New Restrictions and Requirements Relating to Investigations of Physicians by the Louisiana State Board of Medical Examiners
February 05, 2019
This article was originally published by the Louisiana State Medical Society, which has partnered with KSWB to feature guest articles concerning common legal issues facing the medical profession.
The Louisiana Medical Practice Act, La. R.S. §§ 37:1261-1292 (the “Act”) was enacted with the stated purpose of protecting the public against the unprofessional, improper, unauthorized or unqualified practice of medicine by physicians. In 2015, the Louisiana legislature amended the Act (hereafter, the “2015 Amendments”) to specifically require the Louisiana State Board of Medical Examiners (the “Board”) to “adopt rules . . . to provide for the investigation of complaints against physicians and adjudication of alleged violations by physicians of any provision” of the Act. La. R.S. § 37:1285.2(B). The 2015 Amendments further required the Board to ensure that the rules adopted thereby satisfy the “minimum due process requirements” of the Louisiana and United States Constitutions and specifically address the requisite notice to be provided in connection with such investigations, the time limits for initiating and completing such investigations and scheduling adjudicatory hearings, the procedure for conducting adjudicatory hearings, informal settlements and consent decrees in connection with such investigations or adjudicatory hearings, and how notice of final decisions of the Board shall be provided. Id. As required by the 2015 Amendments, on December 20, 2015, the Board published the final rules for processing and investigating complaints against physicians and initiating and resolving administrative complaints filed by the Board against physicians. See La. Admin. Code 46:XLV Chapters 97 and 99 (collectively, the “2015 Regulations”).
On May 31, 2018, the Louisiana legislature further amended certain provisions of the Act, including La. R.S. § 37:1285.2(A) and (D), and also supplemented the Act with the addition of La. R.S. §§ 37:1270(A)(9), and 37:1285.2(E) through (G) (collectively, the “2018 Amendments”). Unfortunately, the 2018 Amendments are somewhat unclear and, at times, inconsistent with the 2015 Regulations. When such inconsistency exists, the 2018 Amendments control. With this tenet in mind, we provide the following summary of those recent changes to the Act that we believe may be of particular interest to Louisiana physicians. However, we strongly encourage physicians and physician practices faced, in the future, with a complaint or investigation governed by the Act to seek advice from their own legal counsel in connection with their specific circumstances.
1. The preliminary review.
Prior to enactment of the 2018 Amendments, the Act and the 2015 Regulations provided that the Board “may” conduct a “preliminary review” to determine whether a complaint regarding a physician, whether received by the Board from a third party or initiated by the Board on its own motion, warranted formal investigation. La. Admin. Code 46:XLV § 9709(A). The 2018 Amendments now provide that the Board “shall” initiate a “preliminary review” to determine if cause exists to warrant formal investigation of a physician and only if: (a) a complaint is received from a person other than an employee of the Board; (b) a report is received from a law enforcement agency, federal or state regulatory agency, reporting authority verified by the Board chairman through electronic means or other means, or physician health program or other treatment program that contains information that supports an indication that a possible violation of the Act, or any rule promulgated in connection therewith, may have occurred; or (c) the Board, in executive session, duly adopts a motion by a two-thirds vote of the members of the Board making an affirmative finding that sufficient evidence exists to conclude that a violation of the Act, or any rule promulgated in connection therewith, may have occurred. La. R.S. § 37:1285.2(A)(1). In addition to mandating that the Board first conduct a preliminary review and only in certain circumstances, the 2018 Amendments also reduced the time within which the Board must complete a preliminary review to ninety (90) days, as opposed to the one-hundred eighty (180) days provided by the 2015 Regulations, although the Board is still authorized to extend the time for completion. La. R.S. § 37:1285.2(A)(2). Finally, in connection with a preliminary review, the 2018 Amendments clarify that the Board “may obtain all files and records related to the complaint and to the complainant, and may obtain no more than twenty additional files or records in connection with the review unless the board authorizes review of additional files or records.” La. R.S. § 37:1285.2(A)(3).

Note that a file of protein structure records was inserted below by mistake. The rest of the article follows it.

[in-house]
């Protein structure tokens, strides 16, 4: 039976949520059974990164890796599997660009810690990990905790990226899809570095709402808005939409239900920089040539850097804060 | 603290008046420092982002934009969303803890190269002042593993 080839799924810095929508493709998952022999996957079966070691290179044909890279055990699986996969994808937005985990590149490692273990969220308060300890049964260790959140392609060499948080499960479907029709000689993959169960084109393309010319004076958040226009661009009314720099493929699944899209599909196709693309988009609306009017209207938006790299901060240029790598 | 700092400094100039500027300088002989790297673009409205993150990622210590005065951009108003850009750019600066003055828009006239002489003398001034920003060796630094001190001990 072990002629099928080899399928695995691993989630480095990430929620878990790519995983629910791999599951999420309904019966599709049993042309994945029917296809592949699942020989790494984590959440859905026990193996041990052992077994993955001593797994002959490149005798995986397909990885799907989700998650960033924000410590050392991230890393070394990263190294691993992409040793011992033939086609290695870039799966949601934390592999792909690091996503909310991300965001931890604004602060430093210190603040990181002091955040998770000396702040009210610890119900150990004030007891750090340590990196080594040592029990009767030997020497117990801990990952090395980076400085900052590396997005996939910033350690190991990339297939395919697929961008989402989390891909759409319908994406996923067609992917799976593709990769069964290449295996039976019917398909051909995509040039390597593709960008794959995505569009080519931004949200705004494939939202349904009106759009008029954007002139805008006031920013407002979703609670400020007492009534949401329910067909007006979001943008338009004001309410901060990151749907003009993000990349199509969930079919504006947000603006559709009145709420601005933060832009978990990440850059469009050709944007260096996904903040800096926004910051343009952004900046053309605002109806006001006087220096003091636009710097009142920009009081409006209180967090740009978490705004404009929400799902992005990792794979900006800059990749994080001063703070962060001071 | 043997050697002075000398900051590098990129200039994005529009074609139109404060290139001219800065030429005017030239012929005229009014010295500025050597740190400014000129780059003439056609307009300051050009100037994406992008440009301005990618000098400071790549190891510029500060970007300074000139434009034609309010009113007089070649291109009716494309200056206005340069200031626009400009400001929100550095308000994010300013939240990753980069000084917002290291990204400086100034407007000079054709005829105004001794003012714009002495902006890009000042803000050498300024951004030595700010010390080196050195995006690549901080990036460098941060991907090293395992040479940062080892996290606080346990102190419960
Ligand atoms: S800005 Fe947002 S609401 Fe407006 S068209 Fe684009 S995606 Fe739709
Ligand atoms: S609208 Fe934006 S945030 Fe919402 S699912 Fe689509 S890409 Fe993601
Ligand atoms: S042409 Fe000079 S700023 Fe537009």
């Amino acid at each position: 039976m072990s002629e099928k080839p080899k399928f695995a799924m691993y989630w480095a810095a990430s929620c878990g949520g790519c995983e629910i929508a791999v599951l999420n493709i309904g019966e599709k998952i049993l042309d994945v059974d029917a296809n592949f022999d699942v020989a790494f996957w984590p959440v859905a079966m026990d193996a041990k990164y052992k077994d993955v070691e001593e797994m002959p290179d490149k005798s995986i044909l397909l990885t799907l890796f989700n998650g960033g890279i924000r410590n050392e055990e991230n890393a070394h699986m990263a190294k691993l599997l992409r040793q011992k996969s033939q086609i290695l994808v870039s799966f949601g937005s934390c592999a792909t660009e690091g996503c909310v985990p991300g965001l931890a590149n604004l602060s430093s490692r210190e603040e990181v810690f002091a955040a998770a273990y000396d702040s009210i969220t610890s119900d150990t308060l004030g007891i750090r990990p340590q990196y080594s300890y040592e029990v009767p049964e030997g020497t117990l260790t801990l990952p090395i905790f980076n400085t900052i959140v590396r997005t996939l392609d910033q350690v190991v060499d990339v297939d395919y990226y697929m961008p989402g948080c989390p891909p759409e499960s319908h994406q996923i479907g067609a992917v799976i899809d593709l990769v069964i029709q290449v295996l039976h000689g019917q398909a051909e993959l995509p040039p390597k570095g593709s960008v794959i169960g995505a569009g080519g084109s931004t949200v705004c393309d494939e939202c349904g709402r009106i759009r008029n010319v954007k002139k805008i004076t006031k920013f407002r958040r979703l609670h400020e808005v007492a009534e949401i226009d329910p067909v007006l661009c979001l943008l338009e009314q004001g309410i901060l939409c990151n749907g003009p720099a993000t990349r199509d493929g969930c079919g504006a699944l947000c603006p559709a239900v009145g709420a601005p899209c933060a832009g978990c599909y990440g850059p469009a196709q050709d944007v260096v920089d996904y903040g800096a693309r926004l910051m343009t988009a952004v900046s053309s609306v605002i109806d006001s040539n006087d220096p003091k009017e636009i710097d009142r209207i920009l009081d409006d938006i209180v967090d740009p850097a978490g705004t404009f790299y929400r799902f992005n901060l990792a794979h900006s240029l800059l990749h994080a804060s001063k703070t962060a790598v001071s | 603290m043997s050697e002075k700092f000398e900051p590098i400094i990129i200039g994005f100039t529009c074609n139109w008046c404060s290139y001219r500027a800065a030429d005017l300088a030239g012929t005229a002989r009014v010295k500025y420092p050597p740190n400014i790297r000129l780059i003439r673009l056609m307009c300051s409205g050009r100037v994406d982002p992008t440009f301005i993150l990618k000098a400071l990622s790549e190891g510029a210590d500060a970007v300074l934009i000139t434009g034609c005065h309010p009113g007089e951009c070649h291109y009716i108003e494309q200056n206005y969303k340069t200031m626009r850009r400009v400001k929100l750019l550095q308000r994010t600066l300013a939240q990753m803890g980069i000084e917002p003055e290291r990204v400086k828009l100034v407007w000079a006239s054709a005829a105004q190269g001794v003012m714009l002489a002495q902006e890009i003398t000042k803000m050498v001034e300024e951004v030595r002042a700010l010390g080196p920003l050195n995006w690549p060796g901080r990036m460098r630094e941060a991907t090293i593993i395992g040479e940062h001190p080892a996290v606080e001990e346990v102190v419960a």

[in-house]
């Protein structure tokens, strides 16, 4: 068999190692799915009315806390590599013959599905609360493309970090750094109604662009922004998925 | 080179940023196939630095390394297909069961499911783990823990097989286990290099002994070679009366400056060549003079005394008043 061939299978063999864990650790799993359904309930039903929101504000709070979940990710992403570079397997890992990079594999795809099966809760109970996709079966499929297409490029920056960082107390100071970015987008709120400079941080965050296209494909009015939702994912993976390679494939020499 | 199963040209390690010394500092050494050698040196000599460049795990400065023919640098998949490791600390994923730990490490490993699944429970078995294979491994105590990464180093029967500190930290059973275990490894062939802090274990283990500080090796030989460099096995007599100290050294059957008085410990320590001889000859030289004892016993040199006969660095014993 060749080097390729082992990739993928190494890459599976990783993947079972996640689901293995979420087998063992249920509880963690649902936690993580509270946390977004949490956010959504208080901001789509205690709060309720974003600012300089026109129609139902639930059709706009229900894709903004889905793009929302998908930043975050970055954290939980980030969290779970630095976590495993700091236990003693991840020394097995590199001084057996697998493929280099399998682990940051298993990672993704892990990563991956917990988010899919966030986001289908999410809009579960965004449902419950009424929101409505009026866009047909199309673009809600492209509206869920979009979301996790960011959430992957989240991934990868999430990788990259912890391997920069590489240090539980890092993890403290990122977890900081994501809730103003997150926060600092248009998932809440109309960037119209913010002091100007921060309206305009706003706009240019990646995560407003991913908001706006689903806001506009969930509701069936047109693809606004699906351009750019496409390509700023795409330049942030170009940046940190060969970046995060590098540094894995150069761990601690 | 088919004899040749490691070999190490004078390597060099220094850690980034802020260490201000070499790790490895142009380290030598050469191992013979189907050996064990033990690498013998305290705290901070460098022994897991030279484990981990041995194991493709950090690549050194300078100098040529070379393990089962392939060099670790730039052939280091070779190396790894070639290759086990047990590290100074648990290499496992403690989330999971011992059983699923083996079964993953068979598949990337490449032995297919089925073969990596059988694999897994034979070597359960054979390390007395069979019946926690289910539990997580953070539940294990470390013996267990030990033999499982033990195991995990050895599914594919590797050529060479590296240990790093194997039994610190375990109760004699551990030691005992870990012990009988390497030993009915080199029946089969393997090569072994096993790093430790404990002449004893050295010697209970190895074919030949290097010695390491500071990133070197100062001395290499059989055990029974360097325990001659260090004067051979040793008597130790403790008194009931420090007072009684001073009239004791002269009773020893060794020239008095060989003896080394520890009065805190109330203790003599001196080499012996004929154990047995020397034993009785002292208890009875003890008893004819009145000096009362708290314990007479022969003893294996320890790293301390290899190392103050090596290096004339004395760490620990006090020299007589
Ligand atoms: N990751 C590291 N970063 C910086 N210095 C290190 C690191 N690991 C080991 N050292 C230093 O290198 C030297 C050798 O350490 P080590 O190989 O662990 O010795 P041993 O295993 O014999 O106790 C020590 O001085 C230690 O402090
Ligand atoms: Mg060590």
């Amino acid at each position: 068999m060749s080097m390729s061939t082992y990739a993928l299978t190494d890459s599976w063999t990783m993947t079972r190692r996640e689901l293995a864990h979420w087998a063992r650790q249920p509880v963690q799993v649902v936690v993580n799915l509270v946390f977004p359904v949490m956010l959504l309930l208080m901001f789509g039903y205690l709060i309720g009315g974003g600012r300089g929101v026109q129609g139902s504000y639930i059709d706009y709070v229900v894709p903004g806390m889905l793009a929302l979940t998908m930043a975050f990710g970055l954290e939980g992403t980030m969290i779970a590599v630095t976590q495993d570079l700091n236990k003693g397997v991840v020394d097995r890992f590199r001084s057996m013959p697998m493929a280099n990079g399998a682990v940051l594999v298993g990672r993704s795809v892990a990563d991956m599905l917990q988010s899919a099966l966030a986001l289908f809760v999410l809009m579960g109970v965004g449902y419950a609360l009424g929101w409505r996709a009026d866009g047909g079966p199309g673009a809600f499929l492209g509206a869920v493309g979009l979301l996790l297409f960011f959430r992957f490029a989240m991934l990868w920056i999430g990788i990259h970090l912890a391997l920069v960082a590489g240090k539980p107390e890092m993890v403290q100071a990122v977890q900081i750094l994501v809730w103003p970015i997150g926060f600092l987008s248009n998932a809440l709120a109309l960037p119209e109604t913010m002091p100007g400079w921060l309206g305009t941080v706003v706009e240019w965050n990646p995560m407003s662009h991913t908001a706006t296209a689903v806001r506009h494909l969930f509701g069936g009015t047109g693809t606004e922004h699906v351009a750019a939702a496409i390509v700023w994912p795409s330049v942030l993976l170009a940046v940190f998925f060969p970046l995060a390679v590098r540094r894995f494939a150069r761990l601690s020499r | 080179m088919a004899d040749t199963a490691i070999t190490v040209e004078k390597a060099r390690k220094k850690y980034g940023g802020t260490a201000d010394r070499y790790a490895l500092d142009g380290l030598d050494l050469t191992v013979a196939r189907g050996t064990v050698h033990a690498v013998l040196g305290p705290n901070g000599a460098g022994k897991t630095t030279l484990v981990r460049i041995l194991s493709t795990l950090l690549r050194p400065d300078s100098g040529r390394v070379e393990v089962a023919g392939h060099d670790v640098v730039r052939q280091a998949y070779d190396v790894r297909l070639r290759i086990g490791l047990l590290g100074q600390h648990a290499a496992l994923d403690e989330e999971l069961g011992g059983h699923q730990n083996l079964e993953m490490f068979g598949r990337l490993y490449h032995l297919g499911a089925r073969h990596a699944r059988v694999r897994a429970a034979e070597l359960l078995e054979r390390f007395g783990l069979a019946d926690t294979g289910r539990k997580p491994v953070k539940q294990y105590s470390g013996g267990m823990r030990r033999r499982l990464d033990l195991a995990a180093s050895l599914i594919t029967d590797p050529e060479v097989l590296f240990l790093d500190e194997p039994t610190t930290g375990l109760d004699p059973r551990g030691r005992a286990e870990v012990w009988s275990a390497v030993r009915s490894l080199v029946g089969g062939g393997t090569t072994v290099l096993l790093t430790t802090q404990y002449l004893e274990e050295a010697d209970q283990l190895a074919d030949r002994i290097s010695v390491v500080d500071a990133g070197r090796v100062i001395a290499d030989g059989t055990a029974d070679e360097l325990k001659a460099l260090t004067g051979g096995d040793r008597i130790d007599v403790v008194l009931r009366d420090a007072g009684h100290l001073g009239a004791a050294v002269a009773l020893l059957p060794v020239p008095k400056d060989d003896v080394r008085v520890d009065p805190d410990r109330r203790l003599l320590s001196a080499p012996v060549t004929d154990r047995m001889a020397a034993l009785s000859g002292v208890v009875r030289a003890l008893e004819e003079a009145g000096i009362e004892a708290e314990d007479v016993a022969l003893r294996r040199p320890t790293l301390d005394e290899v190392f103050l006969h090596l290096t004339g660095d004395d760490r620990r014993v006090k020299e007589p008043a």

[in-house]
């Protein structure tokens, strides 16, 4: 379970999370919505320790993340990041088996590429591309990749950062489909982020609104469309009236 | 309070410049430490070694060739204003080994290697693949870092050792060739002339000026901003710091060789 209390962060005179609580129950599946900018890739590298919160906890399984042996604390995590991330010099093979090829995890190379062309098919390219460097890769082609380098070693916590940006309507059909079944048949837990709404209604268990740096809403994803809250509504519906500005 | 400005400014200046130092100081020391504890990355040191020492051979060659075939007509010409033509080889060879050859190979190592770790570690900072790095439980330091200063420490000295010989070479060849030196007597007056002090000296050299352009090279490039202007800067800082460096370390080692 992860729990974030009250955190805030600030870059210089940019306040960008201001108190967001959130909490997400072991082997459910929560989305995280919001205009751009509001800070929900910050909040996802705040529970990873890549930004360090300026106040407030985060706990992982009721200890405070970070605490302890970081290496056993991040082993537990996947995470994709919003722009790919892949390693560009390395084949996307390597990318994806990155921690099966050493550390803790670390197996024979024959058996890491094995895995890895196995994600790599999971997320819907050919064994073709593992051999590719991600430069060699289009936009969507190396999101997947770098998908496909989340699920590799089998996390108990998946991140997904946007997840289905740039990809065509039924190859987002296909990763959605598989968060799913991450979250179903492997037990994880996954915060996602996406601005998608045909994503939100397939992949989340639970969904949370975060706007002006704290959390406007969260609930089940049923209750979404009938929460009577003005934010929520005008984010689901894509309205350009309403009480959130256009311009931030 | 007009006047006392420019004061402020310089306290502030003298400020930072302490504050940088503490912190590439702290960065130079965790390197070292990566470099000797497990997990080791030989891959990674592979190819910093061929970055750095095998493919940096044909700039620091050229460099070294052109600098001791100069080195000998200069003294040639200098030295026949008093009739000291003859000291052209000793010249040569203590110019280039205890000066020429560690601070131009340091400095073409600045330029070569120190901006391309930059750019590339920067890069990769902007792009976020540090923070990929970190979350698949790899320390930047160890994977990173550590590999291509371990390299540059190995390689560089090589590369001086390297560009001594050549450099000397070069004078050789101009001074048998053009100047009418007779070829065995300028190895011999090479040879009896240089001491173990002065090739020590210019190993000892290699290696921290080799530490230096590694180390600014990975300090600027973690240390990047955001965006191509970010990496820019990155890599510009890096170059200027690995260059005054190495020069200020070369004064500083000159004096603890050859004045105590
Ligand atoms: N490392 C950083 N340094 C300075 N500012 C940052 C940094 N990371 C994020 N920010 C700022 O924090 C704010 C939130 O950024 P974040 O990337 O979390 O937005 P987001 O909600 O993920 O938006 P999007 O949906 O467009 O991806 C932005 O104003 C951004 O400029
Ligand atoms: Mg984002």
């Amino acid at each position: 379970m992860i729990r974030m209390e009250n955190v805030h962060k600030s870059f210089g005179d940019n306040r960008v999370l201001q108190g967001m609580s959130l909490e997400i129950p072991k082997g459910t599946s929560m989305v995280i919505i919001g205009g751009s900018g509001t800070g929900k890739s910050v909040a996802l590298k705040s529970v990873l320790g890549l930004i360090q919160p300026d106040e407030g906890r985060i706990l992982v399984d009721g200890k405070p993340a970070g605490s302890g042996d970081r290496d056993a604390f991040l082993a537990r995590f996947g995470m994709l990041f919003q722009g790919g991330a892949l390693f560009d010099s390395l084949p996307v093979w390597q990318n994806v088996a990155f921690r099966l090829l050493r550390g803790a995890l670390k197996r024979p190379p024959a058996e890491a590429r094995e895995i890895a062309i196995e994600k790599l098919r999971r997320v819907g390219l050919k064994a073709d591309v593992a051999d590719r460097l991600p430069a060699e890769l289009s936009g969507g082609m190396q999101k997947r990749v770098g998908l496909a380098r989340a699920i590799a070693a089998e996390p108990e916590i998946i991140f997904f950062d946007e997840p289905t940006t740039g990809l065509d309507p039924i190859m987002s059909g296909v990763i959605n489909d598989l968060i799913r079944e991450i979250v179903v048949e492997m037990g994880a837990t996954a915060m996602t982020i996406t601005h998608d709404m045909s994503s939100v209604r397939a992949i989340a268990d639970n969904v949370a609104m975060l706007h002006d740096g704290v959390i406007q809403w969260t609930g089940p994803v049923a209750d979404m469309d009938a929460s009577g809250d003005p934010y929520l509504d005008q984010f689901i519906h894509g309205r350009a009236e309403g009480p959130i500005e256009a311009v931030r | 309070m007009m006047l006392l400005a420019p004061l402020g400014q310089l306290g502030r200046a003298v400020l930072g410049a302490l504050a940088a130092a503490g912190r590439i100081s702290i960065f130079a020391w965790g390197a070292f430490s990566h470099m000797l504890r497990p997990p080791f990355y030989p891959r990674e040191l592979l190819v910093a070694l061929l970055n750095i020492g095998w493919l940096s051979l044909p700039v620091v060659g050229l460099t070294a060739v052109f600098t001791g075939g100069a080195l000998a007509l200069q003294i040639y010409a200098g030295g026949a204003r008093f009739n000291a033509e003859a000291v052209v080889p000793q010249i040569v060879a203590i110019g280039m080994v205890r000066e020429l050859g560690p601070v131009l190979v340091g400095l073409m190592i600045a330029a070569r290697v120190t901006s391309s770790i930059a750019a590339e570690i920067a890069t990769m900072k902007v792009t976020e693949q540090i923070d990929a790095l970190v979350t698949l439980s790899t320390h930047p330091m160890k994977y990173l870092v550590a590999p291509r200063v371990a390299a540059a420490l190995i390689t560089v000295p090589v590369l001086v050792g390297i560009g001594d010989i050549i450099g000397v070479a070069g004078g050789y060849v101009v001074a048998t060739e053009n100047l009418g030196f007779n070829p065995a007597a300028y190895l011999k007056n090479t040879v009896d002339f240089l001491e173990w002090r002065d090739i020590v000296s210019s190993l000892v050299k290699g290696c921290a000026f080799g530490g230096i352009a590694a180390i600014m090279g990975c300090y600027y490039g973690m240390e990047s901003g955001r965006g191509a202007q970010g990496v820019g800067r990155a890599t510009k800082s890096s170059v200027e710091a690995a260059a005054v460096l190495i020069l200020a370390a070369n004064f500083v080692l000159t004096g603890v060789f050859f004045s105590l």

2. The formal investigation.
If, as a result of its mandatory preliminary review, the Board determines that cause exists to warrant formal investigation of the applicable physician, the 2018 Amendments now provide that the Board “shall” appoint a “director of investigations to act as the lead investigator for any complaint regarding a physician” otherwise subject to the Act. La. R.S. §§ 37:1270(A)(9). This director of investigations shall (a) serve at the pleasure of, and be answerable directly to, the Board, (b) not concurrently serve as the Board’s executive director, and (c) be a physician licensed to practice in Louisiana, who has engaged in the active practice of medicine for at least five (5) years. Id. Presumably, this “director of investigations,” who must be a licensed Louisiana physician, replaces the “lead investigator” referenced in the 2015 Amendments, who could be any staff member of the Board, except the Board’s executive director.